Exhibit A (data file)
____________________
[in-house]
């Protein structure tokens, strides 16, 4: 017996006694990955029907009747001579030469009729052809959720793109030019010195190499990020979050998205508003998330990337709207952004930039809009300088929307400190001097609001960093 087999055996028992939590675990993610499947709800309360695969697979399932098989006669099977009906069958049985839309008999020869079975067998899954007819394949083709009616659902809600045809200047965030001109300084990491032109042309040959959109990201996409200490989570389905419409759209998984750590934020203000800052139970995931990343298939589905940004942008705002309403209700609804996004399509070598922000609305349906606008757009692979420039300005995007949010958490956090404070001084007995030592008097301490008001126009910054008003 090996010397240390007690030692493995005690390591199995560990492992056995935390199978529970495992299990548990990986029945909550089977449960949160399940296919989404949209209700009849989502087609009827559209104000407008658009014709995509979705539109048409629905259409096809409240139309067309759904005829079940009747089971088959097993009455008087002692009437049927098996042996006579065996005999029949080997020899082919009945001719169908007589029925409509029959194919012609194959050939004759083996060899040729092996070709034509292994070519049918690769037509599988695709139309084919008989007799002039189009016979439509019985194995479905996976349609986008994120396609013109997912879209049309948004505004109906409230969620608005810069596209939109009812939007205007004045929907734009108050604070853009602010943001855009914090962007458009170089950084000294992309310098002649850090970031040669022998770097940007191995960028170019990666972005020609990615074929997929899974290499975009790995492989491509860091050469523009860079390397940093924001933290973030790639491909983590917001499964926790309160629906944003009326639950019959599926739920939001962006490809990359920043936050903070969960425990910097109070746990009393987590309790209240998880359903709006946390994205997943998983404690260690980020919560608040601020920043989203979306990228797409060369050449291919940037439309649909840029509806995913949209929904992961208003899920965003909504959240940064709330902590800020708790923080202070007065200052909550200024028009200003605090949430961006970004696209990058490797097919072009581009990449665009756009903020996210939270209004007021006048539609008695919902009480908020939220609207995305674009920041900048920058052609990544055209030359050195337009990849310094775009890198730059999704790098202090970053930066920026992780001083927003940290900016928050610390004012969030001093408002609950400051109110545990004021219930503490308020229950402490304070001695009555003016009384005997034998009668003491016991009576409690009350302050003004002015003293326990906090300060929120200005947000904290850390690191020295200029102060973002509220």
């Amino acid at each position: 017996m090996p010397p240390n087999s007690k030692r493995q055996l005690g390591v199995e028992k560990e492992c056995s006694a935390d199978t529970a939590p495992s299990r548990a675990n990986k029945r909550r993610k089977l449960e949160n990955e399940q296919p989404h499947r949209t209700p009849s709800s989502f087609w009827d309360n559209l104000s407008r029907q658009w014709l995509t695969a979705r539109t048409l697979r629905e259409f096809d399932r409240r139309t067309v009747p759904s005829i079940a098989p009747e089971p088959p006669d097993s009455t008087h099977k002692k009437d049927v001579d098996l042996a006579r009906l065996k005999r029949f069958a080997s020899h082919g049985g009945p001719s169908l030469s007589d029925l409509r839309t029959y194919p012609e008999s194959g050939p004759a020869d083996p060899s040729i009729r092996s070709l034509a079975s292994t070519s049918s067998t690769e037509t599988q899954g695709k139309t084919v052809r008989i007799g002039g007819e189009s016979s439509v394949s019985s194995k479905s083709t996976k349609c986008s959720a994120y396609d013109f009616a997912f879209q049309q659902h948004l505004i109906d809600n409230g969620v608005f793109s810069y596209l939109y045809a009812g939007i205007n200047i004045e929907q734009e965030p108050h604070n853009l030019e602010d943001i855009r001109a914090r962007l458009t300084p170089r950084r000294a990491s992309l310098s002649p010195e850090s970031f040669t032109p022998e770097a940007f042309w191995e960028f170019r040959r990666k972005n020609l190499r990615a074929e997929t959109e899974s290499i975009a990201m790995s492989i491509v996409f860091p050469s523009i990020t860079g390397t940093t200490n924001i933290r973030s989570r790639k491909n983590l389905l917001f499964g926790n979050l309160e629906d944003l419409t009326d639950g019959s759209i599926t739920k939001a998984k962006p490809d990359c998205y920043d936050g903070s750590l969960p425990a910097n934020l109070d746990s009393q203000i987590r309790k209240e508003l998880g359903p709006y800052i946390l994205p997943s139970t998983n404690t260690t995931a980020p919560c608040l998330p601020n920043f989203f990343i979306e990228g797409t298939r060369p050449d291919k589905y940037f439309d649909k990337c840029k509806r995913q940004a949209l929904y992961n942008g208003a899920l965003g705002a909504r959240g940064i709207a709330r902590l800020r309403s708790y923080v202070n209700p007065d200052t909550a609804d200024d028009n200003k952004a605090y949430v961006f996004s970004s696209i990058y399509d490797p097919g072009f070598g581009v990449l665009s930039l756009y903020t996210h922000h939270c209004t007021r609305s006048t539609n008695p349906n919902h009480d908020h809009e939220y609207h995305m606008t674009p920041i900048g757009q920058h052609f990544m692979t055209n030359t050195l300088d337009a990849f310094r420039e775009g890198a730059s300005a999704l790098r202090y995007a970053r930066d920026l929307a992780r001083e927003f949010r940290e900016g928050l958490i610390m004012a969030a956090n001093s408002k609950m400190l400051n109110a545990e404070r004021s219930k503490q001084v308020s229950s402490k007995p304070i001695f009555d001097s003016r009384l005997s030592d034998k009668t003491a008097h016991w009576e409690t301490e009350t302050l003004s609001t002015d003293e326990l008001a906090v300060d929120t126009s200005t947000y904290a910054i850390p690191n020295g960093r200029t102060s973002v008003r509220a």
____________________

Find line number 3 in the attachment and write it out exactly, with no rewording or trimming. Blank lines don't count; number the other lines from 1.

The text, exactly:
């Amino acid at each position: 017996m090996p010397p240390n087999s007690k030692r493995q055996l005690g390591v199995e028992k560990e492992c056995s006694a935390d199978t529970a939590p495992s299990r548990a675990n990986k029945r909550r993610k089977l449960e949160n990955e399940q296919p989404h499947r949209t209700p009849s709800s989502f087609w009827d309360n559209l104000s407008r029907q658009w014709l995509t695969a979705r539109t048409l697979r629905e259409f096809d399932r409240r139309t067309v009747p759904s005829i079940a098989p009747e089971p088959p006669d097993s009455t008087h099977k002692k009437d049927v001579d098996l042996a006579r009906l065996k005999r029949f069958a080997s020899h082919g049985g009945p001719s169908l030469s007589d029925l409509r839309t029959y194919p012609e008999s194959g050939p004759a020869d083996p060899s040729i009729r092996s070709l034509a079975s292994t070519s049918s067998t690769e037509t599988q899954g695709k139309t084919v052809r008989i007799g002039g007819e189009s016979s439509v394949s019985s194995k479905s083709t996976k349609c986008s959720a994120y396609d013109f009616a997912f879209q049309q659902h948004l505004i109906d809600n409230g969620v608005f793109s810069y596209l939109y045809a009812g939007i205007n200047i004045e929907q734009e965030p108050h604070n853009l030019e602010d943001i855009r001109a914090r962007l458009t300084p170089r950084r000294a990491s992309l310098s002649p010195e850090s970031f040669t032109p022998e770097a940007f042309w191995e960028f170019r040959r990666k972005n020609l190499r990615a074929e997929t959109e899974s290499i975009a990201m790995s492989i491509v996409f860091p050469s523009i990020t860079g390397t940093t200490n924001i933290r973030s989570r790639k491909n983590l389905l917001f499964g926790n979050l309160e629906d944003l419409t009326d639950g019959s759209i599926t739920k939001a998984k962006p490809d990359c998205y920043d936050g903070s750590l969960p425990a910097n934020l109070d746990s009393q203000i987590r309790k209240e508003l998880g359903p709006y800052i946390l994205p997943s139970t998983n404690t260690t995931a980020p919560c608040l998330p601020n920043f989203f990343i979306e990228g797409t298939r060369p050449d291919k589905y940037f439309d649909k990337c840029k509806r995913q940004a949209l929904y992961n942008g208003a899920l965003g705002a909504r959240g940064i709207a709330r902590l800020r309403s708790y923080v202070n209700p007065d200052t909550a609804d200024d028009n200003k952004a605090y949430v961006f996004s970004s696209i990058y399509d490797p097919g072009f070598g581009v990449l665009s930039l756009y903020t996210h922000h939270c209004t007021r609305s006048t539609n008695p349906n919902h009480d908020h809009e939220y609207h995305m606008t674009p920041i900048g757009q920058h052609f990544m692979t055209n030359t050195l300088d337009a990849f310094r420039e775009g890198a730059s300005a999704l790098r202090y995007a970053r930066d920026l929307a992780r001083e927003f949010r940290e900016g928050l958490i610390m004012a969030a956090n001093s408002k609950m400190l400051n109110a545990e404070r004021s219930k503490q001084v308020s229950s402490k007995p304070i001695f009555d001097s003016r009384l005997s030592d034998k009668t003491a008097h016991w009576e409690t301490e009350t302050l003004s609001t002015d003293e326990l008001a906090v300060d929120t126009s200005t947000y904290a910054i850390p690191n020295g960093r200029t102060s973002v008003r509220a």